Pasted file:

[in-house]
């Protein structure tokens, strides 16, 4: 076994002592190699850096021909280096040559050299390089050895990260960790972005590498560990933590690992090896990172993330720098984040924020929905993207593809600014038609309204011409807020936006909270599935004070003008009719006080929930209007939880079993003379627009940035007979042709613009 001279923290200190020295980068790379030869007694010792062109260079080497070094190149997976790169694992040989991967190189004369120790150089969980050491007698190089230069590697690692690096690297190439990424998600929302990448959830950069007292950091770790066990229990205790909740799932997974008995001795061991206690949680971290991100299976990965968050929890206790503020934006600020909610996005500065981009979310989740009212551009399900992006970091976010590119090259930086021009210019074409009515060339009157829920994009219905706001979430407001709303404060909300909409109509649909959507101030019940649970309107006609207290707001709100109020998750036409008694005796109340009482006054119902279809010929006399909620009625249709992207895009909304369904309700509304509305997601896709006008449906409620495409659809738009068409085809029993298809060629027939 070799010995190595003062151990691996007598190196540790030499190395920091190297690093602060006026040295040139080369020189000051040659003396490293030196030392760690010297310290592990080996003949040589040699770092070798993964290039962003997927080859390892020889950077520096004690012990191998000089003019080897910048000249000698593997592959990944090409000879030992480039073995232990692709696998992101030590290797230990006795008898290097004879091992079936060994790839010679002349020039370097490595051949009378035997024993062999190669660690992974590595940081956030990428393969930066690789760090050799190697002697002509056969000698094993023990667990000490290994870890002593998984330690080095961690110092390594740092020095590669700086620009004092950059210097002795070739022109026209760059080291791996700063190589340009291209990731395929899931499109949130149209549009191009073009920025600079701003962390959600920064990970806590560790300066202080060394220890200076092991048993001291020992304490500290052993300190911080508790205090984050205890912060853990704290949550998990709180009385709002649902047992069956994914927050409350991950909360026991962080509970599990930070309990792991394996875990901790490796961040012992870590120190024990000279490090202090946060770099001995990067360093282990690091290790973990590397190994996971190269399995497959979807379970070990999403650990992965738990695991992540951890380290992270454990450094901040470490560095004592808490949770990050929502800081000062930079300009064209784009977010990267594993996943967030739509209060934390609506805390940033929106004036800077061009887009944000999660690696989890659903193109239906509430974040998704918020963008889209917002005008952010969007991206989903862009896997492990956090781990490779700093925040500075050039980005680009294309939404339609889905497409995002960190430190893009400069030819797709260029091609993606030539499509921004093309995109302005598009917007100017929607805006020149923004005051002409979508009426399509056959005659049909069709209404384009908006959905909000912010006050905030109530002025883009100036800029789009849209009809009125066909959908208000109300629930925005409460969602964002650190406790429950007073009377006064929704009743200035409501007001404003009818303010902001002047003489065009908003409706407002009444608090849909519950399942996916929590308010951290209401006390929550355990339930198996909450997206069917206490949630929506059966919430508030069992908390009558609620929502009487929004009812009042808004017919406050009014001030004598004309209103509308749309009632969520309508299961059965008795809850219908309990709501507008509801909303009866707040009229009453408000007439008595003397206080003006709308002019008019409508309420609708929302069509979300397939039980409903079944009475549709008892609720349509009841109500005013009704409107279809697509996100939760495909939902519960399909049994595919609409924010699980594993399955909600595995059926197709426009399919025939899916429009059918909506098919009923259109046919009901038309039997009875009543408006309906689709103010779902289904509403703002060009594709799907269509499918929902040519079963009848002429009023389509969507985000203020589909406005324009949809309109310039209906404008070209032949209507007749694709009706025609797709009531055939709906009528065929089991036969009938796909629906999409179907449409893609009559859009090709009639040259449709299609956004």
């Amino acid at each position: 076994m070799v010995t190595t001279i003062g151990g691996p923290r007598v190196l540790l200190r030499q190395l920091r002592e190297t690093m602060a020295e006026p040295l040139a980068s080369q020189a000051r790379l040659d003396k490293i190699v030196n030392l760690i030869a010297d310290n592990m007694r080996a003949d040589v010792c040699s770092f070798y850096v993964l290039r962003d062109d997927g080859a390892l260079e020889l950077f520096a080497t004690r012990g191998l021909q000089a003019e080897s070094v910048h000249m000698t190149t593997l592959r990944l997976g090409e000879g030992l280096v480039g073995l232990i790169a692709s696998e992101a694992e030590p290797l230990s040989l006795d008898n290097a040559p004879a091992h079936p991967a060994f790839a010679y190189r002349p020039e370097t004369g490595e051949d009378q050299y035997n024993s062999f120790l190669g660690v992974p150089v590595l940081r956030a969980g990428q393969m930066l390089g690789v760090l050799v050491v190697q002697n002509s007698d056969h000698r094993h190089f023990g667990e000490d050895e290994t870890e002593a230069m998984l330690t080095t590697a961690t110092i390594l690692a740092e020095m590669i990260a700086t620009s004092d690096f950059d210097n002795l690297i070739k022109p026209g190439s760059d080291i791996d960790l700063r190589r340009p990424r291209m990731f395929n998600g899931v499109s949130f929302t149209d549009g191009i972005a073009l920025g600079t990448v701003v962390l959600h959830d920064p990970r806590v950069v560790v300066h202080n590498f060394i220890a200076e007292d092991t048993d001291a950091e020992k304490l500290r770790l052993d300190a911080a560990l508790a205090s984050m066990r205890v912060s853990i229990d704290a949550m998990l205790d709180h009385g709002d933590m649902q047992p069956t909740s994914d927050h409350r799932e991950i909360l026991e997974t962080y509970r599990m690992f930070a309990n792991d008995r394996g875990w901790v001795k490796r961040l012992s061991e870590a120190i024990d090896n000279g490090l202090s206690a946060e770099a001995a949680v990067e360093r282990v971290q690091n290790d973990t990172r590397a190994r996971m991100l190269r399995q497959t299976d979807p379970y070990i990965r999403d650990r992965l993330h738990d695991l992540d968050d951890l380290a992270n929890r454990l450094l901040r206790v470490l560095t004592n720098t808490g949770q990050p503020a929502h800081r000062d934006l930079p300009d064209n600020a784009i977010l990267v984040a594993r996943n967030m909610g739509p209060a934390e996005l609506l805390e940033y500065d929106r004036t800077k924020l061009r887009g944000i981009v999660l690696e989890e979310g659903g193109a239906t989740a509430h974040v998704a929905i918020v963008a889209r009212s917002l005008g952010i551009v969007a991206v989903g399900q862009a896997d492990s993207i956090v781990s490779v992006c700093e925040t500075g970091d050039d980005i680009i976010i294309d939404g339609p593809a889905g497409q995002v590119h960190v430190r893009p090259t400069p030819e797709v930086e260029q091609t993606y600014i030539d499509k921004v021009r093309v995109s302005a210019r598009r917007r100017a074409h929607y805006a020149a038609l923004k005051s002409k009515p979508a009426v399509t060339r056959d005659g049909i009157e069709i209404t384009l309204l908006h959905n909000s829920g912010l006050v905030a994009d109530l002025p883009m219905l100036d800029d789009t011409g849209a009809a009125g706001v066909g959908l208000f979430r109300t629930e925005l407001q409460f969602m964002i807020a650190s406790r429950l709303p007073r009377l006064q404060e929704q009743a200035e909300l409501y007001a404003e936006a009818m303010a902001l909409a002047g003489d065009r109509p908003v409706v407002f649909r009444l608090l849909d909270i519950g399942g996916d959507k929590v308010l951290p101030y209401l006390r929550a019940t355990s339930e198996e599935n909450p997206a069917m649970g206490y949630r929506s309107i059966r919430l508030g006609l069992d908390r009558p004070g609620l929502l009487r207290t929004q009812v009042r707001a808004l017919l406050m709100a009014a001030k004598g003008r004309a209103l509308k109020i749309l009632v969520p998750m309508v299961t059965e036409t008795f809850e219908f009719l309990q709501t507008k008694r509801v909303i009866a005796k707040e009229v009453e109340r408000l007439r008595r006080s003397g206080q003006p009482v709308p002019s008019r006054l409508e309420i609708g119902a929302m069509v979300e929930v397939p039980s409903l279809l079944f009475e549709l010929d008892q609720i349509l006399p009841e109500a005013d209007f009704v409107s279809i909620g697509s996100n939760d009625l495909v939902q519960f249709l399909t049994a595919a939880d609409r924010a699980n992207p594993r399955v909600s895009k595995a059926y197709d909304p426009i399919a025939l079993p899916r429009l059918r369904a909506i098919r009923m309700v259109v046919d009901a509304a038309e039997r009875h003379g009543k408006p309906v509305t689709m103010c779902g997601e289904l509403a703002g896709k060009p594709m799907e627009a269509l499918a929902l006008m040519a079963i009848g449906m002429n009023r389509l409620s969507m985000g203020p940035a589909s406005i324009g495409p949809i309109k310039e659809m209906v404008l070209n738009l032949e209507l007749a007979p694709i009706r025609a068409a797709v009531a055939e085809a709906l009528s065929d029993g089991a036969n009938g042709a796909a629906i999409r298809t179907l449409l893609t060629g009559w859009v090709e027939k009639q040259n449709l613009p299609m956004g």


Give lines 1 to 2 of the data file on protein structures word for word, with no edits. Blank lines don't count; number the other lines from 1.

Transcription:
[in-house]
């Protein structure tokens, strides 16, 4: 076994002592190699850096021909280096040559050299390089050895990260960790972005590498560990933590690992090896990172993330720098984040924020929905993207593809600014038609309204011409807020936006909270599935004070003008009719006080929930209007939880079993003379627009940035007979042709613009 001279923290200190020295980068790379030869007694010792062109260079080497070094190149997976790169694992040989991967190189004369120790150089969980050491007698190089230069590697690692690096690297190439990424998600929302990448959830950069007292950091770790066990229990205790909740799932997974008995001795061991206690949680971290991100299976990965968050929890206790503020934006600020909610996005500065981009979310989740009212551009399900992006970091976010590119090259930086021009210019074409009515060339009157829920994009219905706001979430407001709303404060909300909409109509649909959507101030019940649970309107006609207290707001709100109020998750036409008694005796109340009482006054119902279809010929006399909620009625249709992207895009909304369904309700509304509305997601896709006008449906409620495409659809738009068409085809029993298809060629027939 070799010995190595003062151990691996007598190196540790030499190395920091190297690093602060006026040295040139080369020189000051040659003396490293030196030392760690010297310290592990080996003949040589040699770092070798993964290039962003997927080859390892020889950077520096004690012990191998000089003019080897910048000249000698593997592959990944090409000879030992480039073995232990692709696998992101030590290797230990006795008898290097004879091992079936060994790839010679002349020039370097490595051949009378035997024993062999190669660690992974590595940081956030990428393969930066690789760090050799190697002697002509056969000698094993023990667990000490290994870890002593998984330690080095961690110092390594740092020095590669700086620009004092950059210097002795070739022109026209760059080291791996700063190589340009291209990731395929899931499109949130149209549009191009073009920025600079701003962390959600920064990970806590560790300066202080060394220890200076092991048993001291020992304490500290052993300190911080508790205090984050205890912060853990704290949550998990709180009385709002649902047992069956994914927050409350991950909360026991962080509970599990930070309990792991394996875990901790490796961040012992870590120190024990000279490090202090946060770099001995990067360093282990690091290790973990590397190994996971190269399995497959979807379970070990999403650990992965738990695991992540951890380290992270454990450094901040470490560095004592808490949770990050929502800081000062930079300009064209784009977010990267594993996943967030739509209060934390609506805390940033929106004036800077061009887009944000999660690696989890659903193109239906509430974040998704918020963008889209917002005008952010969007991206989903862009896997492990956090781990490779700093925040500075050039980005680009294309939404339609889905497409995002960190430190893009400069030819797709260029091609993606030539499509921004093309995109302005598009917007100017929607805006020149923004005051002409979508009426399509056959005659049909069709209404384009908006959905909000912010006050905030109530002025883009100036800029789009849209009809009125066909959908208000109300629930925005409460969602964002650190406790429950007073009377006064929704009743200035409501007001404003009818303010902001002047003489065009908003409706407002009444608090849909519950399942996916929590308010951290209401006390929550355990339930198996909450997206069917206490949630929506059966919430508030069992908390009558609620929502009487929004009812009042808004017919406050009014001030004598004309209103509308749309009632969520309508299961059965008795809850219908309990709501507008509801909303009866707040009229009453408000007439008595003397206080003006709308002019008019409508309420609708929302069509979300397939039980409903079944009475549709008892609720349509009841109500005013009704409107279809697509996100939760495909939902519960399909049994595919609409924010699980594993399955909600595995059926197709426009399919025939899916429009059918909506098919009923259109046919009901038309039997009875009543408006309906689709103010779902289904509403703002060009594709799907269509499918929902040519079963009848002429009023389509969507985000203020589909406005324009949809309109310039209906404008070209032949209507007749694709009706025609797709009531055939709906009528065929089991036969009938796909629906999409179907449409893609009559859009090709009639040259449709299609956004």